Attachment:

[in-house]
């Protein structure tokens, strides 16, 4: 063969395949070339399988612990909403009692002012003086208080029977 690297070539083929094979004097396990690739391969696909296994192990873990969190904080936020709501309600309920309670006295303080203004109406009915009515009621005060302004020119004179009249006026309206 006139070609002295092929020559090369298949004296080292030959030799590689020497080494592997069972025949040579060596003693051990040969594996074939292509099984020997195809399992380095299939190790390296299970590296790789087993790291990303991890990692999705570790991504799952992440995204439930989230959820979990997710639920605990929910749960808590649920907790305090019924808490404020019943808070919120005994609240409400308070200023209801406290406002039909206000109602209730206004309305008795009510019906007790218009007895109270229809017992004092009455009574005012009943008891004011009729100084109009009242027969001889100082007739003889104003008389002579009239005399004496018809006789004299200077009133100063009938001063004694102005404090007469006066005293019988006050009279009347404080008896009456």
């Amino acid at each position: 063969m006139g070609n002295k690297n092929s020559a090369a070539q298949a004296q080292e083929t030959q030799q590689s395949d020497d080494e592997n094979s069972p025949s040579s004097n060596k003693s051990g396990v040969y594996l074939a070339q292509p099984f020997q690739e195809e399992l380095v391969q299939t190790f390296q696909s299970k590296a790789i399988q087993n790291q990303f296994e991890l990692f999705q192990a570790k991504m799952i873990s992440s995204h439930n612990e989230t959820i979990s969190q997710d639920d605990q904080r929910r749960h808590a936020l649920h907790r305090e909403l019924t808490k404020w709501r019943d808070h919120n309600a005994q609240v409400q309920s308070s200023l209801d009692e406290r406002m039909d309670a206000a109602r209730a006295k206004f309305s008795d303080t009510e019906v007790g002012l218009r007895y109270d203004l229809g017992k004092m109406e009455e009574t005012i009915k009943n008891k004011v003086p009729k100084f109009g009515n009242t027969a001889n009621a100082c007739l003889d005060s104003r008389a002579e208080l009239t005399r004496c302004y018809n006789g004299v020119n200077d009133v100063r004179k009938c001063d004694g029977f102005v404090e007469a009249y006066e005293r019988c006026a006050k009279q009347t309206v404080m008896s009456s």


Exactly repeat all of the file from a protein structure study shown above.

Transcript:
[in-house]
């Protein structure tokens, strides 16, 4: 063969395949070339399988612990909403009692002012003086208080029977 690297070539083929094979004097396990690739391969696909296994192990873990969190904080936020709501309600309920309670006295303080203004109406009915009515009621005060302004020119004179009249006026309206 006139070609002295092929020559090369298949004296080292030959030799590689020497080494592997069972025949040579060596003693051990040969594996074939292509099984020997195809399992380095299939190790390296299970590296790789087993790291990303991890990692999705570790991504799952992440995204439930989230959820979990997710639920605990929910749960808590649920907790305090019924808490404020019943808070919120005994609240409400308070200023209801406290406002039909206000109602209730206004309305008795009510019906007790218009007895109270229809017992004092009455009574005012009943008891004011009729100084109009009242027969001889100082007739003889104003008389002579009239005399004496018809006789004299200077009133100063009938001063004694102005404090007469006066005293019988006050009279009347404080008896009456």
């Amino acid at each position: 063969m006139g070609n002295k690297n092929s020559a090369a070539q298949a004296q080292e083929t030959q030799q590689s395949d020497d080494e592997n094979s069972p025949s040579s004097n060596k003693s051990g396990v040969y594996l074939a070339q292509p099984f020997q690739e195809e399992l380095v391969q299939t190790f390296q696909s299970k590296a790789i399988q087993n790291q990303f296994e991890l990692f999705q192990a570790k991504m799952i873990s992440s995204h439930n612990e989230t959820i979990s969190q997710d639920d605990q904080r929910r749960h808590a936020l649920h907790r305090e909403l019924t808490k404020w709501r019943d808070h919120n309600a005994q609240v409400q309920s308070s200023l209801d009692e406290r406002m039909d309670a206000a109602r209730a006295k206004f309305s008795d303080t009510e019906v007790g002012l218009r007895y109270d203004l229809g017992k004092m109406e009455e009574t005012i009915k009943n008891k004011v003086p009729k100084f109009g009515n009242t027969a001889n009621a100082c007739l003889d005060s104003r008389a002579e208080l009239t005399r004496c302004y018809n006789g004299v020119n200077d009133v100063r004179k009938c001063d004694g029977f102005v404090e007469a009249y006066e005293r019988c006026a006050k009279q009347t309206v404080m008896s009456s």